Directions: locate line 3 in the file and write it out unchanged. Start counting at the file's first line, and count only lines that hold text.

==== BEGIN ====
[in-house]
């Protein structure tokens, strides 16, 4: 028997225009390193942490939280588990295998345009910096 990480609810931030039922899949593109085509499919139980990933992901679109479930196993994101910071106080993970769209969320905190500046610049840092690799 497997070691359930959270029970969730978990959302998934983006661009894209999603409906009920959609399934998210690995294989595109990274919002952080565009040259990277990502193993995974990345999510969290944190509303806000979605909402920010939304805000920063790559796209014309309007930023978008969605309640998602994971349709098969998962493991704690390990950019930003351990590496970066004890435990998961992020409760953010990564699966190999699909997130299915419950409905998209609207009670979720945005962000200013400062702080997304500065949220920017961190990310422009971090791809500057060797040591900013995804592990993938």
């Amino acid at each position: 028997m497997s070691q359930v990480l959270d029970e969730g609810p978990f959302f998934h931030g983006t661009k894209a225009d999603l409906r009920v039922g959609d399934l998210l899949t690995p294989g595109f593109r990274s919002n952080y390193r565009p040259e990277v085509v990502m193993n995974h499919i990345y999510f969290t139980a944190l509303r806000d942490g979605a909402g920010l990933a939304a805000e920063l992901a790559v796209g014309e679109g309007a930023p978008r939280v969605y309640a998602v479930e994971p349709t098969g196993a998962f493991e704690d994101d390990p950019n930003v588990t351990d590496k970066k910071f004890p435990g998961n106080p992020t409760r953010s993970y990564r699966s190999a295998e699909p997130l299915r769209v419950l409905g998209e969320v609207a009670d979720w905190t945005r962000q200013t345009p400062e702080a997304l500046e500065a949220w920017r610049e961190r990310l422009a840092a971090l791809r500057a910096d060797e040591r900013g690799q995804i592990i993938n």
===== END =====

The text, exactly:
């Amino acid at each position: 028997m497997s070691q359930v990480l959270d029970e969730g609810p978990f959302f998934h931030g983006t661009k894209a225009d999603l409906r009920v039922g959609d399934l998210l899949t690995p294989g595109f593109r990274s919002n952080y390193r565009p040259e990277v085509v990502m193993n995974h499919i990345y999510f969290t139980a944190l509303r806000d942490g979605a909402g920010l990933a939304a805000e920063l992901a790559v796209g014309e679109g309007a930023p978008r939280v969605y309640a998602v479930e994971p349709t098969g196993a998962f493991e704690d994101d390990p950019n930003v588990t351990d590496k970066k910071f004890p435990g998961n106080p992020t409760r953010s993970y990564r699966s190999a295998e699909p997130l299915r769209v419950l409905g998209e969320v609207a009670d979720w905190t945005r962000q200013t345009p400062e702080a997304l500046e500065a949220w920017r610049e961190r990310l422009a840092a971090l791809r500057a910096d060797e040591r900013g690799q995804i592990i993938n």